Red is a significant color in human psychology. Not only do women perceive men surrounded by red as having a higher status, but men see women wearing red as being more interested in sex. So how do women view other women wearing red? Here, researchers show that not only do women see other women in red as being sexually receptive, but they also assume that the red woman is promiscuous, and hence they “are more likely to intend to guard their romantic partner” when confronted by the woman. But we are left wondering is whether women who choose to wear red are actually trying to have more sex, even if subconsciously. Doctoral thesis, anyone?

Red and Romantic Rivalry: Viewing Another Woman in Red Increases Perceptions of Sexual Receptivity, Derogation, and Intentions to Mate-Guard.

“Research has shown that men perceive women wearing red, relative to other colors, as more attractive and more sexually receptive; women’s perceptions of other women wearing red have scarcely been investigated. We hypothesized that women would also interpret female red as a sexual receptivity cue, and that this perception would be accompanied by rival derogation and intentions to mate-guard. Read More

Scientists use MRI to measure precisely how your butt deforms when you sit down.

By Seriously Science | July 14, 2014 6:00 am
Photo: Flickr/StarAlex1

Photo: Flickr/StarAlex1

In our beauty-obsessed culture, people spend a lot of time thinking about the shape of their butts. Although humans have developed mirror technology to help us check them out while standing, we have had very little understanding of the shape of our butts when we sit. Until now, that is! This study used MRI to track how one lucky lady’s butt changed shape while sitting either in a chair with a butt-shaped hole, or on a regular cushion. Spoiler alert: sitting made her butt flatter… at least temporarily!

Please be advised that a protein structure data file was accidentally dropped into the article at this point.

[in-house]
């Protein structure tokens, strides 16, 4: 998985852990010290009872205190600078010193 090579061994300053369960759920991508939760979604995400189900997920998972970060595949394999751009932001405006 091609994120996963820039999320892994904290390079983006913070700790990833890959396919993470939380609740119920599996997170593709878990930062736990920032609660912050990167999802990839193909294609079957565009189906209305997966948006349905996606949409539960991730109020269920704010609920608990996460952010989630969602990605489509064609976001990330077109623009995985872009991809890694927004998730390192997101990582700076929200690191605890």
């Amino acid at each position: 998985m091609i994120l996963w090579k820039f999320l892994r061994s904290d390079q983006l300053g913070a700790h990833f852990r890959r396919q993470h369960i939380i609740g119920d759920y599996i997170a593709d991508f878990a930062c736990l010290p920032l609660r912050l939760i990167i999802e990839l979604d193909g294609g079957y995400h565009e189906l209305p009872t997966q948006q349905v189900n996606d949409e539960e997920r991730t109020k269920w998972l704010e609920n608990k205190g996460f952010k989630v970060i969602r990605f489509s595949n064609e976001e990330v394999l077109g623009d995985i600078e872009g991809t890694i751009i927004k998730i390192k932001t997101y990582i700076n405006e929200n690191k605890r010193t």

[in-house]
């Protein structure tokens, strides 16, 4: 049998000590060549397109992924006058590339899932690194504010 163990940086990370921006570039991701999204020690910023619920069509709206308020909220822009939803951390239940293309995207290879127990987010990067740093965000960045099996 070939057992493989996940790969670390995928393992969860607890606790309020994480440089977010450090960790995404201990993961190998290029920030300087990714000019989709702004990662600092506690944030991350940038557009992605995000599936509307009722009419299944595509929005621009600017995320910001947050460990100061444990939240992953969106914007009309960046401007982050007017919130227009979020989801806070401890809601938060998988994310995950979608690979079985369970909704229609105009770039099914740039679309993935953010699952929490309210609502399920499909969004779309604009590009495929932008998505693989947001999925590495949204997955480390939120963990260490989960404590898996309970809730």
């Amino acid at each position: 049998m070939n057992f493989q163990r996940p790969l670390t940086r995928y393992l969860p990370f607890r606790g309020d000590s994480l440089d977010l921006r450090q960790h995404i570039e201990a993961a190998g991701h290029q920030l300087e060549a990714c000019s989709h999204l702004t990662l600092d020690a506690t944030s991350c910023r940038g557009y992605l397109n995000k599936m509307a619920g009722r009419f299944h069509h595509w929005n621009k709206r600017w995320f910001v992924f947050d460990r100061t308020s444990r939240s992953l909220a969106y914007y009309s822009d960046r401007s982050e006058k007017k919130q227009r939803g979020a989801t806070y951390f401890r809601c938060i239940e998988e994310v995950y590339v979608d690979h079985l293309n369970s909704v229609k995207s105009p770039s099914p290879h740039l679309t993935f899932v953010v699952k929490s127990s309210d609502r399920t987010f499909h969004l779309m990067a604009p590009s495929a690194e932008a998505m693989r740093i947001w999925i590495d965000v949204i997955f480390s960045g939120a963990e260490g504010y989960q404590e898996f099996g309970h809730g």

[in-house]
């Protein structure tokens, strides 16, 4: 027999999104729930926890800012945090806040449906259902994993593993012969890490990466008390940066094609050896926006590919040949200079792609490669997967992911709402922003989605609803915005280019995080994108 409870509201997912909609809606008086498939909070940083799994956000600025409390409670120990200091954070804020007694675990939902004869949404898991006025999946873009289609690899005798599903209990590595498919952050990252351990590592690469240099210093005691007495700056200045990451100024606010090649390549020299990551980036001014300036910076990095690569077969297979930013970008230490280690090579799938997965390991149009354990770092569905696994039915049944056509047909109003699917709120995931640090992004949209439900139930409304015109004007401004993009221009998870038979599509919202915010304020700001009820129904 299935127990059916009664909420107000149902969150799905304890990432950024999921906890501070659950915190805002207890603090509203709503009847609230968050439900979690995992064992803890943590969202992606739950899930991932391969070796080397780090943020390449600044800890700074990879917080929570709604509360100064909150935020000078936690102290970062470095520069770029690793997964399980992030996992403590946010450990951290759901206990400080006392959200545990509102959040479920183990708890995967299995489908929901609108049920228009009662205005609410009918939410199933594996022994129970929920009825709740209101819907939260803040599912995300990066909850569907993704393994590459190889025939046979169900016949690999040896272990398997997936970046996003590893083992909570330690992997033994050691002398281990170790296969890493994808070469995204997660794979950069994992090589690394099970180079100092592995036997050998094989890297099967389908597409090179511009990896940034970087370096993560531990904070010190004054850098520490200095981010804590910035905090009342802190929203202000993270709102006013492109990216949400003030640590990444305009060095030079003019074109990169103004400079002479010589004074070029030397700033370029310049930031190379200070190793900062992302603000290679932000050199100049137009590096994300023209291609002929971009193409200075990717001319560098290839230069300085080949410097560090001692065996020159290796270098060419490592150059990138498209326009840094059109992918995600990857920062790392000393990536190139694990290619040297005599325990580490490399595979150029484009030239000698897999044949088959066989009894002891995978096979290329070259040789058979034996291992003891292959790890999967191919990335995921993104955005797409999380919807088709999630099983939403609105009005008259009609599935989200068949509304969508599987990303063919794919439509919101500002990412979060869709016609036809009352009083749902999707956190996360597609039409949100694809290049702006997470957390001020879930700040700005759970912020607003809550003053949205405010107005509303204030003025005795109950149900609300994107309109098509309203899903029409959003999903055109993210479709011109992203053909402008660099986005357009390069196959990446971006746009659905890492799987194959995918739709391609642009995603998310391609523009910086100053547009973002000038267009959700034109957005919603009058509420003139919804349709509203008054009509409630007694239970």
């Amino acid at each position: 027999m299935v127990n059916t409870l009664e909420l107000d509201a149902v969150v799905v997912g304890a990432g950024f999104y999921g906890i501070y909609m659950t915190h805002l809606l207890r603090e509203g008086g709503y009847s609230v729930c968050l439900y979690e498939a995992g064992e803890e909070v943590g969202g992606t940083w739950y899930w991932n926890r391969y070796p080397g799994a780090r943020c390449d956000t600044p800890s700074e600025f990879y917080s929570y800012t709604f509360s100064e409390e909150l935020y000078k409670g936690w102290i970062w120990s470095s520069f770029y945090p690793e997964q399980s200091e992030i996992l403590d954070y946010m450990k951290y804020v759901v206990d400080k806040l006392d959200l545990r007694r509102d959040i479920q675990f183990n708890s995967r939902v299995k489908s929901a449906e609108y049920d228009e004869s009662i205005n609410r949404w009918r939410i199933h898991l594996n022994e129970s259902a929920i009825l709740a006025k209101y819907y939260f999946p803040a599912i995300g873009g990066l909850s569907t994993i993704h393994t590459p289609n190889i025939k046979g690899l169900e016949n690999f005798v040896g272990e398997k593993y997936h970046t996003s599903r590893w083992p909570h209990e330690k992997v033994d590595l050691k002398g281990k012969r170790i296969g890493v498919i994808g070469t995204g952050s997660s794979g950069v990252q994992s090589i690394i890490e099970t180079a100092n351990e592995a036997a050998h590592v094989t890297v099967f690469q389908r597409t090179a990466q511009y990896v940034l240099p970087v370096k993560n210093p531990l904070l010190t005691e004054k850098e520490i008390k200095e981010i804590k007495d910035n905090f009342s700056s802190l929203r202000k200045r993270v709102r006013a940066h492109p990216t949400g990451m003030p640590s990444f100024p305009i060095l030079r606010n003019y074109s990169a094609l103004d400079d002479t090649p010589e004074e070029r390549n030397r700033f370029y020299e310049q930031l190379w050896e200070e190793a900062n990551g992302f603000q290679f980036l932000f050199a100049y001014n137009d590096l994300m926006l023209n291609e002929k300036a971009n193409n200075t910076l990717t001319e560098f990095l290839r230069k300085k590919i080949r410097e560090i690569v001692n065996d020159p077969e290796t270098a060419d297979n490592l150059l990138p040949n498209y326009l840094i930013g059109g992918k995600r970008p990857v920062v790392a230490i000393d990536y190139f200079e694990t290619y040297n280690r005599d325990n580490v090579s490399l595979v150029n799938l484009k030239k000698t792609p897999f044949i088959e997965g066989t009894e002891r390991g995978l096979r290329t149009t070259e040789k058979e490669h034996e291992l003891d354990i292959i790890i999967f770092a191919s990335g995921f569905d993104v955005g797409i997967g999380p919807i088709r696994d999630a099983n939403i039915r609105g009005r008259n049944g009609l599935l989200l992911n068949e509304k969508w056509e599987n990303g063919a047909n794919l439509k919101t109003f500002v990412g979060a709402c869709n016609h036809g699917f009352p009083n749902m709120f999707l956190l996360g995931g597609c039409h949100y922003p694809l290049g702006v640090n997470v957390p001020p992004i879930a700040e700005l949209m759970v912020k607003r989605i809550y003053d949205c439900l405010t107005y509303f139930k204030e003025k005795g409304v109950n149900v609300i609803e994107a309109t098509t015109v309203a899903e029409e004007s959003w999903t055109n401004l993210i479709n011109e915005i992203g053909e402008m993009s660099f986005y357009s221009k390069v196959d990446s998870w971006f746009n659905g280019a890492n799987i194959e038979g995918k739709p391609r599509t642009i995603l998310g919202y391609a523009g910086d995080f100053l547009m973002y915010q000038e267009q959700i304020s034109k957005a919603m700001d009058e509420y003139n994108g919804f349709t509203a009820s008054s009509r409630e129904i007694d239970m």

3-dimensional buttocks response to sitting: a case report.

“AIM OF THE STUDY: The aim of this study was to describe an individual’s 3-dimensional buttocks response to sitting. Within that exploration, we specifically considered tissue (i.e., fat and muscle) deformations, including tissue displacements that have not been identified by research published to date. Read More

CATEGORIZED UNDER: analysis taken too far

Flashback Friday: Spoiler alert! Spoilers actually increase enjoyment of stories.

By Seriously Science | July 11, 2014 9:35 am

Are you one of those people who avoids spoilers at all costs, even going so far as to block people from your Facebook and Twitter feeds who give away the plot of Game of Thrones? If so, listen up — contrary to what you might think, it turns out that avoiding spoilers might not be worth the trouble. According to this study, “spoilers may allow readers to organize developments, anticipate the implications of events, and resolve ambiguities that occur in the course of reading.” In other words, spoilers can actually make you enjoy the story more because you know where the author is going and can appreciate the hints that are given along the way. Whether, as the authors suggest, “birthday presents [might also be] better when wrapped in cellophane” remains to be determined.

Story spoilers don’t spoil stories.